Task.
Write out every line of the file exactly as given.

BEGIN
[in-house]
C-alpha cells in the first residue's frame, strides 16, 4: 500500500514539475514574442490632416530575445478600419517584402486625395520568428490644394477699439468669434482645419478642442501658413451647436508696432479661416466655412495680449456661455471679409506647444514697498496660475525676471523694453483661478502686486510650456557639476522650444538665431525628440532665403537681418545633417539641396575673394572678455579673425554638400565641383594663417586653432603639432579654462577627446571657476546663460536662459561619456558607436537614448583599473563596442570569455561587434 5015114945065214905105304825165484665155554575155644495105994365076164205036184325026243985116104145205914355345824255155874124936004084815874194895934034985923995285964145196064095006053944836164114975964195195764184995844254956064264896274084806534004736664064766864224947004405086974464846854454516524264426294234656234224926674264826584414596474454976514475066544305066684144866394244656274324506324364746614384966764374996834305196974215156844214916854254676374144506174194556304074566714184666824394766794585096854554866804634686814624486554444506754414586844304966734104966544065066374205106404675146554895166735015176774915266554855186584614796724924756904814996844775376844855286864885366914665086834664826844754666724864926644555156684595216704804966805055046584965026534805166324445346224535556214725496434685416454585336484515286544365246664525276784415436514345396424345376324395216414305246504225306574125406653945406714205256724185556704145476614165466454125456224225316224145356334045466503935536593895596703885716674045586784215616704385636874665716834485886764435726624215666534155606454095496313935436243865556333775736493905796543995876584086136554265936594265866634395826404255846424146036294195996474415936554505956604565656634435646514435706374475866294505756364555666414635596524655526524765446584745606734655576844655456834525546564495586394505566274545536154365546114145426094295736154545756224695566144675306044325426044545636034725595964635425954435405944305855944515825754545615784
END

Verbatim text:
[in-house]
C-alpha cells in the first residue's frame, strides 16, 4: 500500500514539475514574442490632416530575445478600419517584402486625395520568428490644394477699439468669434482645419478642442501658413451647436508696432479661416466655412495680449456661455471679409506647444514697498496660475525676471523694453483661478502686486510650456557639476522650444538665431525628440532665403537681418545633417539641396575673394572678455579673425554638400565641383594663417586653432603639432579654462577627446571657476546663460536662459561619456558607436537614448583599473563596442570569455561587434 5015114945065214905105304825165484665155554575155644495105994365076164205036184325026243985116104145205914355345824255155874124936004084815874194895934034985923995285964145196064095006053944836164114975964195195764184995844254956064264896274084806534004736664064766864224947004405086974464846854454516524264426294234656234224926674264826584414596474454976514475066544305066684144866394244656274324506324364746614384966764374996834305196974215156844214916854254676374144506174194556304074566714184666824394766794585096854554866804634686814624486554444506754414586844304966734104966544065066374205106404675146554895166735015176774915266554855186584614796724924756904814996844775376844855286864885366914665086834664826844754666724864926644555156684595216704804966805055046584965026534805166324445346224535556214725496434685416454585336484515286544365246664525276784415436514345396424345376324395216414305246504225306574125406653945406714205256724185556704145476614165466454125456224225316224145356334045466503935536593895596703885716674045586784215616704385636874665716834485886764435726624215666534155606454095496313935436243865556333775736493905796543995876584086136554265936594265866634395826404255846424146036294195996474415936554505956604565656634435646514435706374475866294505756364555666414635596524655526524765446584745606734655576844655456834525546564495586394505566274545536154365546114145426094295736154545756224695566144675306044325426044545636034725595964635425954435405944305855944515825754545615784